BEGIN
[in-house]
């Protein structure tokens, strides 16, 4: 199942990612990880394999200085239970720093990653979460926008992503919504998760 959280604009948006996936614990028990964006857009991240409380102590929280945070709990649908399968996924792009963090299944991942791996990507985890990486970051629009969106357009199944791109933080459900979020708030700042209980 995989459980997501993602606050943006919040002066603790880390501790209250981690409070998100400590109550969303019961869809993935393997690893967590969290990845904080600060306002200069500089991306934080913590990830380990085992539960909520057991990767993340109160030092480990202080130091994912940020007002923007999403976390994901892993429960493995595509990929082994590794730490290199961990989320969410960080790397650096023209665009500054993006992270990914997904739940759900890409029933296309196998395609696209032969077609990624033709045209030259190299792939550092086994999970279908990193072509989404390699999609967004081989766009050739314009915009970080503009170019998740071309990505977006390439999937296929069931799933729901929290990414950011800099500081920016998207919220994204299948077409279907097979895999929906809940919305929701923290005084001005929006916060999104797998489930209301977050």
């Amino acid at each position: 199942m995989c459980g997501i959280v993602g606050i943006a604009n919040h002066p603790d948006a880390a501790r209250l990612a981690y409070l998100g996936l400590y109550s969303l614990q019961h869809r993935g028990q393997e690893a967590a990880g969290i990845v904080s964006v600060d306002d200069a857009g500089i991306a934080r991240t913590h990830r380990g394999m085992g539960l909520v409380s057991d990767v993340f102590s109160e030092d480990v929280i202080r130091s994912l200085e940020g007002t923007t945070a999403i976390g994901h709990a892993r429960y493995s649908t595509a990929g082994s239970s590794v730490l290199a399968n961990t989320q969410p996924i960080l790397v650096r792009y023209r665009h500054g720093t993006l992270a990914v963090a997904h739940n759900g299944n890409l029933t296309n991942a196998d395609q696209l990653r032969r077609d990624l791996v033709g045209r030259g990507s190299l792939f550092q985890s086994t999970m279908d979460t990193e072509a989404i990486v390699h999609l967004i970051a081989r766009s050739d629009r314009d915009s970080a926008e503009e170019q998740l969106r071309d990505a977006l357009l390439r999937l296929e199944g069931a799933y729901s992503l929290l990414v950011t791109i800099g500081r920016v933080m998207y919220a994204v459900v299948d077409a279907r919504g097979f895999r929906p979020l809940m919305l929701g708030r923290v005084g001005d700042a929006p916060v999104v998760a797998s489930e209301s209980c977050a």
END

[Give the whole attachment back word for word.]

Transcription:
[in-house]
């Protein structure tokens, strides 16, 4: 199942990612990880394999200085239970720093990653979460926008992503919504998760 959280604009948006996936614990028990964006857009991240409380102590929280945070709990649908399968996924792009963090299944991942791996990507985890990486970051629009969106357009199944791109933080459900979020708030700042209980 995989459980997501993602606050943006919040002066603790880390501790209250981690409070998100400590109550969303019961869809993935393997690893967590969290990845904080600060306002200069500089991306934080913590990830380990085992539960909520057991990767993340109160030092480990202080130091994912940020007002923007999403976390994901892993429960493995595509990929082994590794730490290199961990989320969410960080790397650096023209665009500054993006992270990914997904739940759900890409029933296309196998395609696209032969077609990624033709045209030259190299792939550092086994999970279908990193072509989404390699999609967004081989766009050739314009915009970080503009170019998740071309990505977006390439999937296929069931799933729901929290990414950011800099500081920016998207919220994204299948077409279907097979895999929906809940919305929701923290005084001005929006916060999104797998489930209301977050």
């Amino acid at each position: 199942m995989c459980g997501i959280v993602g606050i943006a604009n919040h002066p603790d948006a880390a501790r209250l990612a981690y409070l998100g996936l400590y109550s969303l614990q019961h869809r993935g028990q393997e690893a967590a990880g969290i990845v904080s964006v600060d306002d200069a857009g500089i991306a934080r991240t913590h990830r380990g394999m085992g539960l909520v409380s057991d990767v993340f102590s109160e030092d480990v929280i202080r130091s994912l200085e940020g007002t923007t945070a999403i976390g994901h709990a892993r429960y493995s649908t595509a990929g082994s239970s590794v730490l290199a399968n961990t989320q969410p996924i960080l790397v650096r792009y023209r665009h500054g720093t993006l992270a990914v963090a997904h739940n759900g299944n890409l029933t296309n991942a196998d395609q696209l990653r032969r077609d990624l791996v033709g045209r030259g990507s190299l792939f550092q985890s086994t999970m279908d979460t990193e072509a989404i990486v390699h999609l967004i970051a081989r766009s050739d629009r314009d915009s970080a926008e503009e170019q998740l969106r071309d990505a977006l357009l390439r999937l296929e199944g069931a799933y729901s992503l929290l990414v950011t791109i800099g500081r920016v933080m998207y919220a994204v459900v299948d077409a279907r919504g097979f895999r929906p979020l809940m919305l929701g708030r923290v005084g001005d700042a929006p916060v999104v998760a797998s489930e209301s209980c977050a």